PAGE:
At the basis of homeopathic medicine is a completely different kind of philosophy:  the Law of Similars, or the proposition that Like Cures Like.  250 years ago this was treated as a hypothesis by Samuel Hahnemann, and he became the first homeopath to verify its usefulness in clinical practice. 

Essentially, when an individual has a complex of symptoms that match the known or discovered effects of a given substance, that substance in sub-molecular doses can stimulate the individual to heal, and the symptoms are reversed.  The question that comes to mind is “how can that work?!”, and your eyes are wide and your mind is incredulous.   Well, we don’t exactly know how.  But, frankly, neither do the allopaths know how most of their medicines work.    Your eyes are still wide, and they should be, for there is a much better answer to your question.

In my mind as a homeopath (I’m getting to the deeper wisdom that homeopathy contains) I am much less concerned with the sub-molecular nature of the medicine or the cellular level of your disease process.  I am only interested in does it work, not how it works.  I want to know that overall the patient feels better, in the most important ways, and I am less concerned with the degree of itching in their eczema.  If their eczema is worse but they feel like they remember feeling when they were well – vital, rested, cheerful, creative, attentive – I am satisfied.  



Allopathic medicine sees the human body in the way I see my car, in that the interactions of the various parts are either obvious or non-existent.  Yes, the heart pumps the blood through the arteries:  they are connected.  No, the brain is not connected to the intestines, they can be treated totally separately. (Actually, allopathic medicine doesn’t believe that one anymore, both systems incorporate serotonin, but you get the idea.)  So an allopathic patient whose eczema is cured (!), but then develops asthma or depression, is just considered to have developed another problem, requiring another drug, sometimes another doctor.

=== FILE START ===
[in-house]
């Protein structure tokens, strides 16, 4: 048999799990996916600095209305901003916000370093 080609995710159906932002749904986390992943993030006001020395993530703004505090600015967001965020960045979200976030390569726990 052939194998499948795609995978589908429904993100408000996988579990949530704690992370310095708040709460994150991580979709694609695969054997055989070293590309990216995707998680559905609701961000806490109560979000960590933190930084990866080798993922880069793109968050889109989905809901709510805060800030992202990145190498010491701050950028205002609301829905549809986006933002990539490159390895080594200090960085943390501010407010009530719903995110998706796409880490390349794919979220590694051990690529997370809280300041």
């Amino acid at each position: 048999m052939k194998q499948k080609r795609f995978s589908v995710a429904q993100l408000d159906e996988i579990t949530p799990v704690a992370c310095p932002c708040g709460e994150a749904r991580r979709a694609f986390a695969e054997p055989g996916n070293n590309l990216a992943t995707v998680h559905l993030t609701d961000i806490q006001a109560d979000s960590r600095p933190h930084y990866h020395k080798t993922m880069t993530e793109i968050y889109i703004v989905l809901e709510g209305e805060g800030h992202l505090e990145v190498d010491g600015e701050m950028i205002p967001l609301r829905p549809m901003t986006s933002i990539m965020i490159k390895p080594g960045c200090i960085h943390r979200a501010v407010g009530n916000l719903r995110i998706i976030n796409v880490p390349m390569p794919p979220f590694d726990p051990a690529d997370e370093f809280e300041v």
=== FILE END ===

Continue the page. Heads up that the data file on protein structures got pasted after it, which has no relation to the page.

Homeopathic medicine sees the human body as a complex hologram in which all the parts are inextricably connected.  A homeopathic patient with eczema following the same path would be evaluated as worse:  they were better off with eczema rather than life-threatening asthma or depression.  Wrong treatment!  The asthma and depression did not arise spontaneously but somehow as a result or consequence of the treatment of the eczema.

Just mentioning the word eczema introduces a conceptual difference that demands attention (I am resisting the urge to compare it to an itch that must be scratched, just so you know).  When a steroid (hydrocortisone, triamcinolone, etc.; there are many) cream is able to disappear a rash, many possibilities follow.  Either the rash stays away, and no apparent other effects are noted; or the rash returns; or the rash stays away … and over some period of time some other symptom emerges affecting a different organ of the body.  Usually it’s asthma.  Could be migraines.  What has happened?

Allopathically, in the first case, it appears to be a cure.  It could even be listed as a positive outcome in a RDBCT.  In the second case, it was a temporary suspension of symptoms.  So now reach for a stronger cream!  In the third instance, allopaths believe that if it’s asthma, the patient was destined to have them both all along (atopy is what they call it:  allergic hypersensitivity) but if it’s migraines, they would say they’re absolutely not related, separate issue, turn to another chapter of the pharmacy formulary, find a new drug, perhaps see my colleague down the hall.

Homeopaths would agree that the first instance appears to be a cure, but won’t really believe it.   Rather, I await either a return of the symptoms (if the body is pretty sturdy and won’t give up on the rash), or the appearance of a more threatening symptom if the rash has been suppressed and the body has had to find a less appealing way of dealing with the fact that something was amiss inside.